The Way Forward for Sustainability in Healthcare

April 23, 2024

Healthcare Purchasing News was able to speak with Amy Piser, lead clinical educator at Daniels Health, in order to gain some insight into how to best implement sustainability measures in hospitals to maximize success and efficiency.

What are the biggest challenges hospitals tend to face in adopting sustainability measures?

In my experience, the biggest challenge that hospitals face in adopting sustainability measures is a lack of data to back and confirm their efforts. It’s one thing to make pledges or commitments around sustainability, but tracking and reporting on specific Key Performance Indicators (KPIs) such as waste per adjusted patient days is significantly more difficult. I always tell people “what you can measure, you can manage,” and the number one question we’ve been getting recently is around how we can track initiatives around waste reduction, CO2 offsets, and other measurable outcomes, which is a great first step.

Although organizations like Practice Greenhealth exist to provide reporting tools and best practices, the hospitals themselves still have to build and report on their own sustainability data in partnership with their vendors. This lack of data visibility from vendors and partners is still a significant challenge for many hospitals. 

What are some measures hospitals have taken that have been particularly successful?

More than anything, hospitals that take a proactive approach to supply chain management tend to have the most success driving sustainable outcomes. Likeminded vendors are typically more than happy to partner on sustainability initiatives, but it’s critical for hospitals to start with building achievable and repeatable KPIs into the brief. From there, vendors can ensure they are tracking the appropriate data points, supporting with business reviews on a regular basis to track outcomes.

There are many other successful strategies we often see specifically within the hospital waste management space. For example, optimizing waste streams typically leads to a reduction in excess regulated medical waste, which is more energy intensive to dispose of. Similarly, developing a stringent pharmaceutical waste program keeps medications out of wastewater and trash.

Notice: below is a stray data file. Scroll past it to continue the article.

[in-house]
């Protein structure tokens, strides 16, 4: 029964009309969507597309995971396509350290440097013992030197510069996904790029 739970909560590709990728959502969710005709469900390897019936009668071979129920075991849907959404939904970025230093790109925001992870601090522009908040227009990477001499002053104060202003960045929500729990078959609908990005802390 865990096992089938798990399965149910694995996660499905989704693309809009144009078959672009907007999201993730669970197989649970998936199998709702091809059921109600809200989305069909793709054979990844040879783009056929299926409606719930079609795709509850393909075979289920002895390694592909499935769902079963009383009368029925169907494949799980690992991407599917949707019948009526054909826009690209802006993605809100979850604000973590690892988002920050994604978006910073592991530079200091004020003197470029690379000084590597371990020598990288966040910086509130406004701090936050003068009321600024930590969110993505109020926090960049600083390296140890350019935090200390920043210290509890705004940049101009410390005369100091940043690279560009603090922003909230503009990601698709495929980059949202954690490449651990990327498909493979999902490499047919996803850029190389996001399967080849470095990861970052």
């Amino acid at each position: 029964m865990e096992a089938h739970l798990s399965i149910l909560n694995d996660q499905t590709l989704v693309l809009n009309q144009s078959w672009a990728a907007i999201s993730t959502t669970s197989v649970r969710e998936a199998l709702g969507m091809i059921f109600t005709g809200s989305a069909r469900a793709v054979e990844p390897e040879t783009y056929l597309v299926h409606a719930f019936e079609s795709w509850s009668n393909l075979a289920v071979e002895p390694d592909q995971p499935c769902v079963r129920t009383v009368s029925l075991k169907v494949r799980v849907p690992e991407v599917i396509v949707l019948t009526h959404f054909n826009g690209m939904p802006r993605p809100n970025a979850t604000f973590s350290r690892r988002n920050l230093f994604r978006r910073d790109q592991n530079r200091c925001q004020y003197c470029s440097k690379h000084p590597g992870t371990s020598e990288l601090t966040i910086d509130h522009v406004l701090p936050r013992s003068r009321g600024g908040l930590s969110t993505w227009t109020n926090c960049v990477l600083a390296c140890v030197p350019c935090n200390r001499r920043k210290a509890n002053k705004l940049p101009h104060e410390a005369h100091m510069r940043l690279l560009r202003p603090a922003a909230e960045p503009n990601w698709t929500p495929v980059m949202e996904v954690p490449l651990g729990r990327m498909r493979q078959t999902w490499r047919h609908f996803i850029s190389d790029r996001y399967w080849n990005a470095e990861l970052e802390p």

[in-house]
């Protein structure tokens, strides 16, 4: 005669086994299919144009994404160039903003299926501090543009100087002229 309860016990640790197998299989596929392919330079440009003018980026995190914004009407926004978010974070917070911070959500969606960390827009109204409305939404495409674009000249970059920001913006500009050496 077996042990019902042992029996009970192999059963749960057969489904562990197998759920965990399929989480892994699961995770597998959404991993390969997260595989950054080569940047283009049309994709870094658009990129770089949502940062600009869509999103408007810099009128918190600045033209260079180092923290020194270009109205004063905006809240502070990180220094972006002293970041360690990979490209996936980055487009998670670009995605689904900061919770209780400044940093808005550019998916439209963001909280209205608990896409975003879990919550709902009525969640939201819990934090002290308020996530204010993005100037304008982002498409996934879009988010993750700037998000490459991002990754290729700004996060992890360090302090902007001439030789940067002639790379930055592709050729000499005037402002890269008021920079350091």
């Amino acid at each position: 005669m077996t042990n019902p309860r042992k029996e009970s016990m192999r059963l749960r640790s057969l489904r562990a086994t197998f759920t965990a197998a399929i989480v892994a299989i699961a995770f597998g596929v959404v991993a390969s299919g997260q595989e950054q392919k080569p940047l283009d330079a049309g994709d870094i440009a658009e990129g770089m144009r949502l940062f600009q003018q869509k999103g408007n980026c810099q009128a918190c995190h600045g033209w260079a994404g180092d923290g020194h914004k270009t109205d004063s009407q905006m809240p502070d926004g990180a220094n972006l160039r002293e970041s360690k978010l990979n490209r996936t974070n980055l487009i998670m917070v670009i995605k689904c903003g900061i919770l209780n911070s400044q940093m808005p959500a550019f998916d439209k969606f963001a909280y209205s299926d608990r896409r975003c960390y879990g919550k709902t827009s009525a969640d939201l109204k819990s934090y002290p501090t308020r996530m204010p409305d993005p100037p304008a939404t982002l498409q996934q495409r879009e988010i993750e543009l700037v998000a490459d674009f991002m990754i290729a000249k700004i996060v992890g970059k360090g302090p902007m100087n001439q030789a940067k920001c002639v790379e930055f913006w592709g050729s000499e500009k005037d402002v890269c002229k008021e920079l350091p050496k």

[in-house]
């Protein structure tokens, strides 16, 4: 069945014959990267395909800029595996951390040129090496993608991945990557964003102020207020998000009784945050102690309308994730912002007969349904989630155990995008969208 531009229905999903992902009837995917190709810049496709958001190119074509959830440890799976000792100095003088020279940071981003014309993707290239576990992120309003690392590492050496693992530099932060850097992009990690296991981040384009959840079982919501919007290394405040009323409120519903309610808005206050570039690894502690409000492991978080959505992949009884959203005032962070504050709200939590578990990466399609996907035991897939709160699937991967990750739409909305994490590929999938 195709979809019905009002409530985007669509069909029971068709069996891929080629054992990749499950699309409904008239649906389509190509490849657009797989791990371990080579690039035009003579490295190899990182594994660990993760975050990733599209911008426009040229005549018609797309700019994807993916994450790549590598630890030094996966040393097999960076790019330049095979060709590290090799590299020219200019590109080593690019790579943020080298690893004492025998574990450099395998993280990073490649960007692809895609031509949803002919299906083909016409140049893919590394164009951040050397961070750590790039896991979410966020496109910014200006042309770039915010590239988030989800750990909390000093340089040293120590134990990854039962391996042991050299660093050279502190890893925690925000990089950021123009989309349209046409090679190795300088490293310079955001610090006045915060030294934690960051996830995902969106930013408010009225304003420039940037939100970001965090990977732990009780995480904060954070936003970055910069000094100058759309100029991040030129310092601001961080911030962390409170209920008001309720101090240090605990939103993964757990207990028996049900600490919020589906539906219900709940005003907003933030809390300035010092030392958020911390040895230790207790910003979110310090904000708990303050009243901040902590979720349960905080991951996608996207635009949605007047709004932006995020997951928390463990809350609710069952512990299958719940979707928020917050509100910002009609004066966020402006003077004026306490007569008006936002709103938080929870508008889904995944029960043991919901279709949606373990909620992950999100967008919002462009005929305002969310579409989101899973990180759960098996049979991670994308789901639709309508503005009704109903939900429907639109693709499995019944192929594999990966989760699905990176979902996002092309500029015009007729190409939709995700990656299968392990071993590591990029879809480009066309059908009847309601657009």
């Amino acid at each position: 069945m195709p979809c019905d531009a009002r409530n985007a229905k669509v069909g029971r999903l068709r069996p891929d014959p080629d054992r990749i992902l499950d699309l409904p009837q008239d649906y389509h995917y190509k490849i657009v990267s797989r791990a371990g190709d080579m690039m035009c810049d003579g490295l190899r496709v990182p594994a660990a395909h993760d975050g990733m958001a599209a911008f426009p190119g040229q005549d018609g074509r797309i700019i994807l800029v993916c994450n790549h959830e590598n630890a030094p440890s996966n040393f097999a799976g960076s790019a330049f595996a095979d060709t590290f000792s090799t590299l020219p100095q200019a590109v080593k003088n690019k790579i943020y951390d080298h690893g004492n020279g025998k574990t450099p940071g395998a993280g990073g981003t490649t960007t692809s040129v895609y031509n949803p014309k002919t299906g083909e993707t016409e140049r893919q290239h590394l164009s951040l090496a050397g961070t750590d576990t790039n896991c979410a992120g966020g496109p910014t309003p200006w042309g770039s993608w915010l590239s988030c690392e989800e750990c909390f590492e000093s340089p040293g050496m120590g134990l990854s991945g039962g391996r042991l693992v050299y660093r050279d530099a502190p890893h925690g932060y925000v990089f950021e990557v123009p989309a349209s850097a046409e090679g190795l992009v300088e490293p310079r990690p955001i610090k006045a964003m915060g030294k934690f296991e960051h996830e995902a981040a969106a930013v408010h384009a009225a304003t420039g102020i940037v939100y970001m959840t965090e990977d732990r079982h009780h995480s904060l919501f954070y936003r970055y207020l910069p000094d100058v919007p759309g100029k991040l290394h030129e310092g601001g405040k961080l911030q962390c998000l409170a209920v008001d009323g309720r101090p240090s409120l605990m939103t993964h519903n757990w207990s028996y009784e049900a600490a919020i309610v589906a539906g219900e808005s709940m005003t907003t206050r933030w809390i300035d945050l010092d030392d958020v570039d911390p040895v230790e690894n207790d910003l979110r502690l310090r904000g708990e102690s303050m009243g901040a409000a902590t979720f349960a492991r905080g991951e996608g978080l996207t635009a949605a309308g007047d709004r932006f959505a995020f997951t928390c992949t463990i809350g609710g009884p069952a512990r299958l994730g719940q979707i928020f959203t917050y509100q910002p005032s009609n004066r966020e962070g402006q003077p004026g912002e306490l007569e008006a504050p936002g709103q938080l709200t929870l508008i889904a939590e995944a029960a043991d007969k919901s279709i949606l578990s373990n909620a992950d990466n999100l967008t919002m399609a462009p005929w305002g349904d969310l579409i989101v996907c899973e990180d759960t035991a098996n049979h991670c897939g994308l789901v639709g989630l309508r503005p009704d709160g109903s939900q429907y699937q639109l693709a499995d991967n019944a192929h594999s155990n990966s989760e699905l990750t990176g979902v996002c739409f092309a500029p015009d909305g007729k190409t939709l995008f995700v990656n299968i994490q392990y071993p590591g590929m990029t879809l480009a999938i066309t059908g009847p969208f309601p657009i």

Additionally, adopting reusable products where possible, such as waste containers, is increasingly successful for many hospitals. While this is sometimes a point of conflict with infection prevention and risk, there is rarely any infection risk associated with certain reusables. Hospitals are increasingly focusing on identifying those products that have a more sustainable lifecycle without threatening patient or staff safety.

How can hospitals educate their workers on acting and working more sustainably?

A successful educational program starts with a strong work plan backed by specific goals and vision. This sets clear top-down expectations and enables key stakeholders to regularly engage clinical and educational teams with consistent learning messages. Consistent and continual education is increasingly important, especially as many hospitals see a rise in employee turnover, traveling support, and contractor support. Focusing on sustainability in the onboarding process is also critical.

Lastly, auditing current programs and metrics to determine success, and then adapting education based on findings, ensures that efforts are continuously focused on driving results and updated to meet the needs of the sustainability program.   

What do you anticipate for the future in this space?

Whether through voluntary commitments like the Department of Health and Human Services Healthcare Resilience Pledge (to which Daniels Health is a signatory) or regulatory requirements like the new Securities and Exchange Commission ruling for public companies to disclose climate-related information, there is a growing trend toward data-based carbon emissions reporting. 

While this hasn’t happened yet, it is not hard to imagine a world where Medicare and Medicaid reimbursements are impacted by sustainability measurements, similar to HAI [healthcare-associated infections] reporting. Additionally, many accreditation organizations like the Joint Commission are adding focus to sustainable outcomes.

The bottom line is that this trend is not going anywhere, and with public perception at an all-time high, hospitals have nothing to lose by starting to plan now.

Are there any developments you're tracking that seem particularly promising?

I am very excited by technology advances allowing us to develop better solutions for sustainable waste management. Hazardous and regulated medical waste require intensive disposal treatments that are not necessarily environmentally friendly, so developments in alternative treatment options like hydrogen destruction and waste to energy are very promising. While the technology is not yet universal, it is promising to see a roadmap for a world where medical waste management has a more positive impact on the environment.

Additionally, within the space of waste management, we are seeing an ongoing shift away from paper to digital when it comes to manifesting, which is another step in the right direction. Combined with the adoption of optimization software, this digital first approach not only reduces paper waste, but enables tracking and reporting capabilities that support a deeper environmental impact.

About the Author

Matt MacKenzie | Associate Editor

Matt is Associate Editor for Healthcare Purchasing News.